At one of my previous positions, I had the privilege of working under one of the finest leaders I have ever worked with.

I will never forget when Nancy started, she took three months touring around the different production facilities, visiting field reps, and just generally getting a feel for the processes in place, employee satisfaction while making a list of changes she planned on making.

We talked for a long time one afternoon and she peppered me with questions of all kinds, but the one I remember getting a little tired of hearing eventually was “Why do you do it that way?”

Many times, my answer revolved around training procedures, or best practices I had put together, or advice from another sales rep or something like that. However, from time to time, my answer was “because that’s the way our production plant wants it done” or “that’s how accounting prefers it.”

I found out later that she went back to the production plants and the accounting department and asked them the same questions.

Then she made an announcement at our Summer Meeting that I will never forget. Nancy told 500 people that the Sales Department was responsible for bringing revenue in, that her salary couldn’t be paid without our revenue, that production’s salary couldn’t be paid without that revenue, and that the accounting department would have nothing to account were it not for the revenue that we produced.

From that point on, processes needed to be simplified so that Sales could concentrate on selling, not on paperwork or formatting and administration.

She had our devotion for life at that point, but she went further. We got a new database system based on the feedback of the sales team – something designed for us, not for accounting as the old system had been. We got lots of other tools to help us sell more and sell better, and we even got more training.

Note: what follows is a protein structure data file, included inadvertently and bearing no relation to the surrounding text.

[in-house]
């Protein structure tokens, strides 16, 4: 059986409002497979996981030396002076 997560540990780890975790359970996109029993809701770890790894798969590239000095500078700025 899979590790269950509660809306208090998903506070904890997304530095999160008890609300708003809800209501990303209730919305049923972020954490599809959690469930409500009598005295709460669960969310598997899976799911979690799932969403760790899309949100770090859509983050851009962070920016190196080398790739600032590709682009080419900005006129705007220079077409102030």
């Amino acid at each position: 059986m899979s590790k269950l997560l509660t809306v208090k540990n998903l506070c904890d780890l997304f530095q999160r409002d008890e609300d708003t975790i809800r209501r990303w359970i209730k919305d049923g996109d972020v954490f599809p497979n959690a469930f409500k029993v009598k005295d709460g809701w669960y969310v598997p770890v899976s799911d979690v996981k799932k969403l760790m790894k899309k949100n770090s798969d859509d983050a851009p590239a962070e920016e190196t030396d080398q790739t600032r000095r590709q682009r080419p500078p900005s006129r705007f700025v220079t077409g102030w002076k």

And for the first time in years, our division grew.

A lot.

By allowing us to focus on sales and only sales, and by giving us tools we needed to nurture our relationships more effectively, we grew.

I am still good friends with a lot of folks there, and I was talking to someone in accounting a while back. I asked how difficult it was to transition away from an accounting/sales tool to something focused exclusively on sales. She admitted there was a learning curve, but that once they got the hang of the processes, it was fine. And once she understood that Sales was getting bogged down in processes and procedures, and that was preventing us from doing our jobs, she welcomed the change.

Keep this long, rambling story in the back of your mind the next time you evaluate donor databases. Ask “Why do you do it that way?” often.

If the answer is to make accounting happy, carefully consider how to proceed.

Your Development Office is powering the change that your organization is visiting on your community. If their preferred tool will help them evaluate, nurture and grow relationships, but it creates a little extra work for another department, isn’t that alright? Consider having a meeting with everyone at the beginning of this process to talk about why you are looking at making a change.

If you want more and better engagement, improved donor retention rates and/or integrated advice from fundraising experts, focus on finding that. If other departments understand how critical development is to your mission, they will understand the importance of supporting development, not drawing territorial lines.